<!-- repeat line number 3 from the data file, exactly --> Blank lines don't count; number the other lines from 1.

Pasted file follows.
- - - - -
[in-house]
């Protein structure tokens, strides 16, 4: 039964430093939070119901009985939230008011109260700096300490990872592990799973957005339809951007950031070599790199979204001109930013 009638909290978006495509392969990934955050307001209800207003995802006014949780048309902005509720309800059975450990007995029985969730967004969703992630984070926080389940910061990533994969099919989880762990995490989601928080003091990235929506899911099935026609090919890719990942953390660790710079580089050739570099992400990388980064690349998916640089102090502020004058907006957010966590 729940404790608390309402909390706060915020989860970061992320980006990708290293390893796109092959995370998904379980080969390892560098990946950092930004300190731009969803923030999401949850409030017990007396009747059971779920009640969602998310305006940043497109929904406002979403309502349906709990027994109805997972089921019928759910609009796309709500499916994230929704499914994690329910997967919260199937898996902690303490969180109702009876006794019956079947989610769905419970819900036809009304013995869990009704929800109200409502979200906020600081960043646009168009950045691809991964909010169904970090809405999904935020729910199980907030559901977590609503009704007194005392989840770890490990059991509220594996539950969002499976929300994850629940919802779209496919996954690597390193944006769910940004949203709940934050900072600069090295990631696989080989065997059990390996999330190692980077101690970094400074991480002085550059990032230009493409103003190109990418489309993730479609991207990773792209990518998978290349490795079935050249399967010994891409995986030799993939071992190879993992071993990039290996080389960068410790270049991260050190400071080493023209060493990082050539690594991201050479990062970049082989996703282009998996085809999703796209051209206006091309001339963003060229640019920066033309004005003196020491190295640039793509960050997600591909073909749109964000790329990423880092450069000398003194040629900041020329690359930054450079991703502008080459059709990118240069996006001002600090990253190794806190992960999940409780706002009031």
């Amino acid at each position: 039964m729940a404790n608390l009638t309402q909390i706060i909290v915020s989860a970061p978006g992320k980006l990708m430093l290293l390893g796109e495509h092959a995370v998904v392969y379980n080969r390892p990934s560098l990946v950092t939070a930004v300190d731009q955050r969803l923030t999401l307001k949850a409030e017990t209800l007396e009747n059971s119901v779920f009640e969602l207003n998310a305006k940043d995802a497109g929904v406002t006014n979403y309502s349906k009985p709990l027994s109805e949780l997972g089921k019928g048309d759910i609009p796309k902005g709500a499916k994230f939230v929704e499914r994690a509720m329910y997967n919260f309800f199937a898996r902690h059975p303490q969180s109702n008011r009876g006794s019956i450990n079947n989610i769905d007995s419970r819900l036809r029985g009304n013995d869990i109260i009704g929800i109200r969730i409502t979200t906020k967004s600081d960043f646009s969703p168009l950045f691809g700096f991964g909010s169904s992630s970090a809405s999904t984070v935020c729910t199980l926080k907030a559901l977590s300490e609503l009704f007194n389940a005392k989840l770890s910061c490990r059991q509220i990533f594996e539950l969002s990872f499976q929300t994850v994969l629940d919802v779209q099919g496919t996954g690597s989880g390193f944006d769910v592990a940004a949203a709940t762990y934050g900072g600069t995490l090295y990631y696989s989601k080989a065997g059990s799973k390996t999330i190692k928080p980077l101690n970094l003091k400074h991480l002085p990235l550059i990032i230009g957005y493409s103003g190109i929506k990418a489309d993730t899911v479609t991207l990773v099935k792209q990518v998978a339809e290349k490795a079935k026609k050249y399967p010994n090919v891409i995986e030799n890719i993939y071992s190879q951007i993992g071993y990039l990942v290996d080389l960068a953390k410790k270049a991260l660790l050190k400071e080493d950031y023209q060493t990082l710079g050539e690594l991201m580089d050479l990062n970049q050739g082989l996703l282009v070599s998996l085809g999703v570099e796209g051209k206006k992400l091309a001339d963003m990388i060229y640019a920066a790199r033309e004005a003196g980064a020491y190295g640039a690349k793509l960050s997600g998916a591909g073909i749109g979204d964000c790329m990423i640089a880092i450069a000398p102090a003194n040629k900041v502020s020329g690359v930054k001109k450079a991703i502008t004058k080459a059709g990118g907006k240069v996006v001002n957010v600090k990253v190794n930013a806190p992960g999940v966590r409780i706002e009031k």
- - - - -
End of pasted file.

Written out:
């Amino acid at each position: 039964m729940a404790n608390l009638t309402q909390i706060i909290v915020s989860a970061p978006g992320k980006l990708m430093l290293l390893g796109e495509h092959a995370v998904v392969y379980n080969r390892p990934s560098l990946v950092t939070a930004v300190d731009q955050r969803l923030t999401l307001k949850a409030e017990t209800l007396e009747n059971s119901v779920f009640e969602l207003n998310a305006k940043d995802a497109g929904v406002t006014n979403y309502s349906k009985p709990l027994s109805e949780l997972g089921k019928g048309d759910i609009p796309k902005g709500a499916k994230f939230v929704e499914r994690a509720m329910y997967n919260f309800f199937a898996r902690h059975p303490q969180s109702n008011r009876g006794s019956i450990n079947n989610i769905d007995s419970r819900l036809r029985g009304n013995d869990i109260i009704g929800i109200r969730i409502t979200t906020k967004s600081d960043f646009s969703p168009l950045f691809g700096f991964g909010s169904s992630s970090a809405s999904t984070v935020c729910t199980l926080k907030a559901l977590s300490e609503l009704f007194n389940a005392k989840l770890s910061c490990r059991q509220i990533f594996e539950l969002s990872f499976q929300t994850v994969l629940d919802v779209q099919g496919t996954g690597s989880g390193f944006d769910v592990a940004a949203a709940t762990y934050g900072g600069t995490l090295y990631y696989s989601k080989a065997g059990s799973k390996t999330i190692k928080p980077l101690n970094l003091k400074h991480l002085p990235l550059i990032i230009g957005y493409s103003g190109i929506k990418a489309d993730t899911v479609t991207l990773v099935k792209q990518v998978a339809e290349k490795a079935k026609k050249y399967p010994n090919v891409i995986e030799n890719i993939y071992s190879q951007i993992g071993y990039l990942v290996d080389l960068a953390k410790k270049a991260l660790l050190k400071e080493d950031y023209q060493t990082l710079g050539e690594l991201m580089d050479l990062n970049q050739g082989l996703l282009v070599s998996l085809g999703v570099e796209g051209k206006k992400l091309a001339d963003m990388i060229y640019a920066a790199r033309e004005a003196g980064a020491y190295g640039a690349k793509l960050s997600g998916a591909g073909i749109g979204d964000c790329m990423i640089a880092i450069a000398p102090a003194n040629k900041v502020s020329g690359v930054k001109k450079a991703i502008t004058k080459a059709g990118g907006k240069v996006v001002n957010v600090k990253v190794n930013a806190p992960g999940v966590r409780i706002e009031k």